Malaysia ‘detains migrants, refugees’ amid coronavirus lockdown
HRW and Asia Pacific Refugee Rights Network say more than 700 people taken into custody, including children.
Malaysia has arrested hundreds of refugees and migrant workers for “illegally” living in the country, rights groups said, at a time of movement and travel restrictions imposed to contain the spread of the new coronavirus.
There has been growing public anger in recent days over the presence of migrant foreigners, with some in Malaysia accusing them of spreading the coronavirus and being a burden on government resources.
Malaysia has about two million registered foreign workers, but authorities estimate many more are living in the Southeast Asian country without proper documents.
Malaysia does not formally recognise refugees, regarding them as undocumented migrants.
The arrests on Friday followed immigration raids in a neighbourhood in capital Kuala Lumpur where thousands of migrant workers and refugees live, according to human rights groups and photos shared on social media.
‘Not at all humane’
Human Rights Watch (HRW) and the Asia Pacific Refugee Rights Network (APRRN) said more than 700 migrants were taken into custody, including children.
“Malaysian government does a U-turn on its earlier pledge not to arrest and detain undocumented migrants. Children as young as one year old have also been detained,” Lilianne Fan, chairman of the Rohingya Working Group at APRRN, said in a statement.
“This will create a culture of fear precisely when we need to be encouraging people to come forward for testing. How does this make us safer?”
Photos shared on social media showed dozens of migrant workers lined up in close quarters as authorities watched from the sidewalk.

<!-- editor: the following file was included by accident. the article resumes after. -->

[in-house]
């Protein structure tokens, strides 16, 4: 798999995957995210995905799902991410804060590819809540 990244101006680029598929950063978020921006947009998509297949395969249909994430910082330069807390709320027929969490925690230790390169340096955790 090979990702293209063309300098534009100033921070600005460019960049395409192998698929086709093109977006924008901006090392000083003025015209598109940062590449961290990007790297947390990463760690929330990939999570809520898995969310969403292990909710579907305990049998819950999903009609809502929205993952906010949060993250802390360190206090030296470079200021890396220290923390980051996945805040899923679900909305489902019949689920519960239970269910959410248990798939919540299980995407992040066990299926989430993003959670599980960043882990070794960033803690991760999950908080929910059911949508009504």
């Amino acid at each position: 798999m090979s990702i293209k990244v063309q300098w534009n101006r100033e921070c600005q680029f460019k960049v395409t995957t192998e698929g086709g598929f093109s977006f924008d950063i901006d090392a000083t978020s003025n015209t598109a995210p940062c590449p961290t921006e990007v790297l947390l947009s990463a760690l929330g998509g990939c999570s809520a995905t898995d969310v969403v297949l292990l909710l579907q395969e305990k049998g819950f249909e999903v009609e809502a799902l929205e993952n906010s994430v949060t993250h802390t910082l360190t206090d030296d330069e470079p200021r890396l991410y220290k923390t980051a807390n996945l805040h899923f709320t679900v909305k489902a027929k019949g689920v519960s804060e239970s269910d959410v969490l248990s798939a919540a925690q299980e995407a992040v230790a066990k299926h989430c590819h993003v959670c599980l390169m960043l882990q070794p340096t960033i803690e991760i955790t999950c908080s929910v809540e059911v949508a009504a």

Breaking: Following the appalling statement released by MOHA #Malaysia on #Rohingya #refugees, massive crackdowns of migrants are reported by communities this afternoon. https://t.co/SN1iU22gCF pic.twitter.com/eY6rFB2Ha7
— APRRN (@APRRN_) May 1, 2020
Some officials were seen wearing full protective equipment, while the migrant workers only had masks.
Other photos seen by Reuters News Agency showed dozens of migrants packed in trucks that typically carry illegal foreign nationals to immigration detention centres, which are known to be cramped and unhygienic.
“This is not at all humane,” rights advocate Tan said. “Even innocent children and babies were being dragged onto the trucks like cattle.”
Malaysian police and the immigration department did not immediately respond to requests for comment.
The United Nations High Commissioner for Refugees said a “small number of asylum seekers” had been detained and it had informed by authorities that refugees and asylum-seekers were being held for the purpose of identity verification.
Migrant workers vulnerable
A Malaysian official who spoke to Reuters on condition of anonymity said the foreign workers, mostly from South Asia, were arrested because they did not have the necessary permits and that more raids would be conducted in the coming days.
Rachel Tan, programme officer at the Asia Pacific Refugee Rights Network, said the arrests were a “criminalisation of a people who toil in difficult and dangerous work conditions”.
The neighbourhood where the raids took place was close to an area with three buildings that were placed under strict lockdowns last month after a surge in coronavirus cases there.
About 9,000 people live in the buildings, most of whom are foreign nationals, and 235 of them have tested positive for COVID-19, the government said.
Malaysia has reported a total of 6,071 coronavirus cases and 103 deaths.
The country’s prime minister on Friday said most businesses will reopen from Monday following six-week-long curbs that have caused a damaging economic slowdown.
Migrant workers have been a particularly vulnerable community during the pandemic. In neighbouring Singapore, thousands of infections have been linked to migrant worker dormitories.